The Lab

Current Students



Biocuration Pipeline for RDoC Mental Health Categories

RDoC mental health categories recently introduced by NIH is the state-of-the-art reserach framweork for studying mental disorders. It provides a holistic way of describing mental disorders by integrating several levels of information from genomics to self-reports. However, there is only a limited amount of publicly available biomedical literature (e.g. PubMed articles) that are tagged with RDoC categories making its accessibility very limited among medical personal. Currently, we are collaborating with National Alliance on Mental Illness (NAMI) Montana through MSU’s Center for Mental Health Research and Recovery (CMHRR) for developing an automated tool for predicting RDoC categories for biomedical articles. However, manual annotation of biomedical leiterature with RDoC constructs is highly resource consumening. We are developing novel machine learning and natural language processing methods for categorizing biomedical literature using RDoC mental health categories.

Automated Protein Phenotype Prediction

The recently developed human phenotype ontology (HPO), which is very similar to GO, is a standardized vocabulary for describing the phenotype abnormalities associated with human diseases. At present, only a small fraction of human protein coding genes have HPO annotations. But, researchers believe that a large portion of currently unannotated genes are related to disease phenotypes. Therefore, it is important to predict gene-HPO term associations using accurate computational methods. In this project, we introduce PHENOstruct, a computational method that directly predicts the set of HPO terms for a given gene. We compare PHENOstruct with several baseline methods and show that it outperforms them in every respect. Furthermore, we highlight a collection of informative data sources suitable for the problem of predicting gene-HPO associations, including large scale literature mining data.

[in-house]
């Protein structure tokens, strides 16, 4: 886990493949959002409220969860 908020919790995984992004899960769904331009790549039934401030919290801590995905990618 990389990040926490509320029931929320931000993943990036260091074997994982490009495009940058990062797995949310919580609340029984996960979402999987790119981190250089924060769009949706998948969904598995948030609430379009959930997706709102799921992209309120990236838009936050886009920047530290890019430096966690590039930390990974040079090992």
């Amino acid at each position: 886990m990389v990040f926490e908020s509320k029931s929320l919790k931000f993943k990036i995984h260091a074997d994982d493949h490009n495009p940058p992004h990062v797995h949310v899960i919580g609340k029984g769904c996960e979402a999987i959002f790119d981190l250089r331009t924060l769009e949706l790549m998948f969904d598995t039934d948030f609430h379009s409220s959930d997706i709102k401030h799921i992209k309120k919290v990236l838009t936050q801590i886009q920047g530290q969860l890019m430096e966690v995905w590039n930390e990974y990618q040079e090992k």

Automated Protein Function Prediction

Proteins are the workhorses of life, and identifying their functions is a very important biological problem. The function of a protein can be loosely defined as everything it performs or happens to it. The Gene Ontology (GO) is a structured vocabulary which captures protein function in a hierarchical manner and contains thousands of terms. Through various wet-lab experiments over the years scientists have been able to annotate a large number of proteins with GO categories which reflect their functionality. However, experimentally determining protein functions is a highly resource-intensive task, and a large fraction of proteins remain un-annotated. Recently a plethora automated methods have emerged and their reasonable success in computationally determining the functions of proteins using a variety of data sources – by sequence/structure similarity or using various biological network data, has led to establishing automated function prediction (AFP) as an important problem in bioinformatics.

In a typical machine learning problem, cross-validation is the protocol of choice for evaluating the accuracy of a classifier. But, due to the process of accumulation of annotations over time, we identify the AFP as a combination of two sub-tasks: making predictions on annotated proteins and making predictions on previously unannotated proteins. In this project, we analyze the performance of several protein function prediction methods in these two scenarios. Our results show that GOstruct, an AFP method that our lab has previously developed, and two other popular methods: binary SVMs and guilt by association, find it hard to achieve the same level of accuracy on these two tasks compared to the performance evaluated through cross-validation, and that predicting novel annotations for previously annotated proteins is a harder problem than predicting annotations for uncharacterized proteins. We develop GOstruct 2.0 by proposing improvements which allows the model to make use of information of a current annotations to better handle the task of predicting novel annotations for previously annotated proteins. Experimental results on yeast and human data show that GOstruct 2.0 outperforms the original GOstruct, demonstrating the effectiveness of the proposed improvements.